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Menu developers get creative with proteins to control food costs and hook new diners

Menu developers get creative with proteins to control food costs and hook new diners

No wonder it’s called the center of the plate. Protein is, after all, smack dab in the middle of most main dishes. But it’s also a center of culinary attention as chefs strive to create memorable signature items. Protein is a major cost center as well, and this dogged economic downturn has generated some innovative approaches from corporate menu developers looking to lure customers while controlling the costs and maintaining the margins of their entrées.

They’re exercising restraint. The ability to manage the amount of protein in a dish while still providing value and satisfaction can be a tricky proposition, but a number of corporate chefs have risen to the challenge with stick-to-your-ribs offerings in which meat plays a more subordinate role. In Marie Callender’s seasonal Shepherd’s Pie, seared pieces of beef mix with carrots, peas, mushrooms and zucchini in a mushroom-Burgundy sauce that’s covered with creamy mashed potatoes.

Country Kitchen’s Steak Stroganoff layers grilled sirloin over penne pasta along with sautéed mushrooms and onions in a sour cream stroganoff sauce. That dish is a reminder that, when the going gets tough, many chefs turn to pasta, a win-win ingredient that can minimize cost and maximize creativity.

Olive Garden provides specials in which the protein is carefully portioned, as with the current pasta promotion in which the focal point is Four Cheese Stuffed Mezzaluna that can be topped with either shrimp or sausage.

Another approach to protein portion control is the time-honored mixed grill and its variants, in which two or more meats can be offered in smaller bites. The new Mixed Grill Spiedini at Bertucci’s marries grilled top sirloin with tender chicken, while Outback offers a combination of king crab legs and sirloin. Black Angus’s Mixed Grill with Three Mouth-Watering Flavors features Guinness sauce, espresso sauce and white-wine-and-garlic sauce to accompany sirloin, pork and shrimp.

Lesser cuts of meat are also an option to combat corporate and customer cost concerns. Carrows recently launched two new entrées, Hearty Pot Roast and Carne Asada, which typically don’t utilize choice beef. O’Charley’s is promoting a new Grilled Meatloaf Dinner, and Maggiano’s Braised Beef Cannelloni relies on beef that’s been slow cooked to make the most of its flavor.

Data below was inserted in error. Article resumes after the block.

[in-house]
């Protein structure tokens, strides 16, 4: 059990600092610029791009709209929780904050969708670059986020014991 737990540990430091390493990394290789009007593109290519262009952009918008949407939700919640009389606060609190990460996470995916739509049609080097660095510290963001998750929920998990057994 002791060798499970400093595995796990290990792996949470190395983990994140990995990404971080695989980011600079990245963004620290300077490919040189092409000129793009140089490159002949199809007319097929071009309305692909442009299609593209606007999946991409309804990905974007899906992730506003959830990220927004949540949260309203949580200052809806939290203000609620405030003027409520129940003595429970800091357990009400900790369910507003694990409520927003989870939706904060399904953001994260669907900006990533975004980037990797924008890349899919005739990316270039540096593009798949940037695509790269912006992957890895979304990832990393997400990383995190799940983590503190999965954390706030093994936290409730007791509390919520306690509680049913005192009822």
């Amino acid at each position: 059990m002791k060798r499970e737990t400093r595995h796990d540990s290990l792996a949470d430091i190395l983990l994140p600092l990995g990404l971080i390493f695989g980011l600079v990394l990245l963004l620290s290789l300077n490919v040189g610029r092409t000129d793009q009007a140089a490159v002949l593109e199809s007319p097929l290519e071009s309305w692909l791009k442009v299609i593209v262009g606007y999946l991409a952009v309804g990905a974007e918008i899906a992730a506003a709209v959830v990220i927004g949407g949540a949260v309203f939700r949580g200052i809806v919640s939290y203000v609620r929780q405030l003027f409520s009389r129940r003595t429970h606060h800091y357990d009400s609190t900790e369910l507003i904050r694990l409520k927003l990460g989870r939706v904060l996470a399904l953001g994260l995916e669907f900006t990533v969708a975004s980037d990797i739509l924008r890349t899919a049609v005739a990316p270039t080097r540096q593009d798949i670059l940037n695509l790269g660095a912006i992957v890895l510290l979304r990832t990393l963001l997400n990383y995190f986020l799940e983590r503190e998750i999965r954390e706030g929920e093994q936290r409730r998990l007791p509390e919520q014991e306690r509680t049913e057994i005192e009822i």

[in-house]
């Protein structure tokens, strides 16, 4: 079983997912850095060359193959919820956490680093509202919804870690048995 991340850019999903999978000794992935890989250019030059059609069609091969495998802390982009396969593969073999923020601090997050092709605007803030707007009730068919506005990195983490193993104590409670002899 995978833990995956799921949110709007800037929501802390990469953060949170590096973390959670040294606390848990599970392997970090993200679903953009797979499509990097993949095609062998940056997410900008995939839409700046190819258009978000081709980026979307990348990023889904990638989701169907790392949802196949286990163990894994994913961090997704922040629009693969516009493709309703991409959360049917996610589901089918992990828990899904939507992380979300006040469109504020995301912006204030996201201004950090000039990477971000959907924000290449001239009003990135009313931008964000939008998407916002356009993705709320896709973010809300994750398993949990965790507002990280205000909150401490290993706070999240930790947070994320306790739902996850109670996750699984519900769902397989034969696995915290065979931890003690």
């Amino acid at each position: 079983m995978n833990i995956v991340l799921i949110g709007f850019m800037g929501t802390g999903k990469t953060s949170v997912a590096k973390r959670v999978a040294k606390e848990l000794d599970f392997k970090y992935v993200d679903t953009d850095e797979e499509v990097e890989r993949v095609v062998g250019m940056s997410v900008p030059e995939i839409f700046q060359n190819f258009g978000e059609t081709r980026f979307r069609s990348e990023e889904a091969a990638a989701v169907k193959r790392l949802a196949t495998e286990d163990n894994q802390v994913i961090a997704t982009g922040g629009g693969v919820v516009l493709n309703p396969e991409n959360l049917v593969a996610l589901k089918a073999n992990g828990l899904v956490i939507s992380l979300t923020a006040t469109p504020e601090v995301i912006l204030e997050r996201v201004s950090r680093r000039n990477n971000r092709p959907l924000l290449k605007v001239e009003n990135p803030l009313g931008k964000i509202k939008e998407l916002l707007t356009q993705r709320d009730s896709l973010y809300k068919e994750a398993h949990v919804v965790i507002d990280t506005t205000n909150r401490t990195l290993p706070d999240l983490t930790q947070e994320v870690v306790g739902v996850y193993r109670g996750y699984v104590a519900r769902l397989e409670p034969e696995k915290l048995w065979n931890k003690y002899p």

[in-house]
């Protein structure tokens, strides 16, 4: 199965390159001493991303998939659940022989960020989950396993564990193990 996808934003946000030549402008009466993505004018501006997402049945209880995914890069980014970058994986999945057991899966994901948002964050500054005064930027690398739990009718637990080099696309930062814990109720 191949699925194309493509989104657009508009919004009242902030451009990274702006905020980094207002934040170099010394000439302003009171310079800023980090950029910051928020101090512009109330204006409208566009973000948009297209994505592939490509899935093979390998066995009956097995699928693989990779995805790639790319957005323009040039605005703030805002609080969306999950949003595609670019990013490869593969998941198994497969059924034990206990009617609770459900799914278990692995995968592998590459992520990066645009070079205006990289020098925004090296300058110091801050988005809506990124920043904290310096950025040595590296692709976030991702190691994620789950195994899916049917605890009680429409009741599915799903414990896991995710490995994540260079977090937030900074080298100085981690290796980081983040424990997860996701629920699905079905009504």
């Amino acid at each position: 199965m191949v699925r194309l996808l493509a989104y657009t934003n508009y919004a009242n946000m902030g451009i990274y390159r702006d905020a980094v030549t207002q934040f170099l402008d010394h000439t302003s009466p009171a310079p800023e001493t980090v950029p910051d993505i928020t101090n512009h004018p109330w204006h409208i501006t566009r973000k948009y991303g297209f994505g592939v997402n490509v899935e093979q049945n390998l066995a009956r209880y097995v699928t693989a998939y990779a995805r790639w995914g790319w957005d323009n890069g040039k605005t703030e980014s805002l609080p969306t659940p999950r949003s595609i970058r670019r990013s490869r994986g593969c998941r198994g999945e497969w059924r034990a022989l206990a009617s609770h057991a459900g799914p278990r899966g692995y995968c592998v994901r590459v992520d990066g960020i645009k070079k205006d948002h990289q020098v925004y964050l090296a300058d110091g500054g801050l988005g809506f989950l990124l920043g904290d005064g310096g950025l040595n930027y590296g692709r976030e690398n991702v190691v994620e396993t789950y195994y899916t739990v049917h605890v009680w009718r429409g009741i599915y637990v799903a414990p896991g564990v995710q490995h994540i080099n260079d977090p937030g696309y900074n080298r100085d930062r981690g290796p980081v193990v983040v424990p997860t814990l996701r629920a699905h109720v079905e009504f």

They’re going over the top. One of the most audacious menu tactics in recent memory is the use of protein as a condiment, a concept ascribed to the menu and marketing gurus at Carl’s Jr. The West Coast burgermeister and its East Coast corporate sibling Hardee’s have had success with a series of premium burgers that sport a topping of an up-market and/or specialty protein. The Prime Rib Thickburger, a one-third-pound burger crowned with thinly sliced prime rib, is a good example. A limited-time offer, it joined a line of meat-centric specials including Pastrami and Philly Cheesesteak versions.

Putting protein over the top is not just a quick-service phenomenon; it’s a strategy that’s being employed all up and down the chain channel. Coco’s Restaurant & Bakery, a midscale operation, has offered Salmon Oscar, a salmon fillet topped with shrimp. Similarly, the winter specials at casual-dining Outback Steakhouse include crab over tilapia. And the latest winner in T.G.I. Friday’s ongoing Ultimate Recipe Showdown, a promotion that invites consumers to submit recipes, is the Triple Stacked Burger, in which the top stack is a slice of ham. Speaking of things porcine, prosciutto has become the protein condiment of choice in the Italian segment. In an unexpected variation on a classic, Carrabba’s Italian Grill finishes Steak Marsala with prosciutto. It’s wrapped around sea bass in Il Fornaio’s Branzino in Camicia, and it’s added to the chicken and shrimp in the Penne Rustica at Romano’s Macaroni Grill.

Looking ahead, we may see patrons shift consumption to get their fill of meat and protein early in the day when menu prices are lower. Case in point: Denny’s Prime Rib Sizzling Breakfast Skillet at $7.99 is a less expensive but still indulgent alternative to its $10.99 dinner counterpart.

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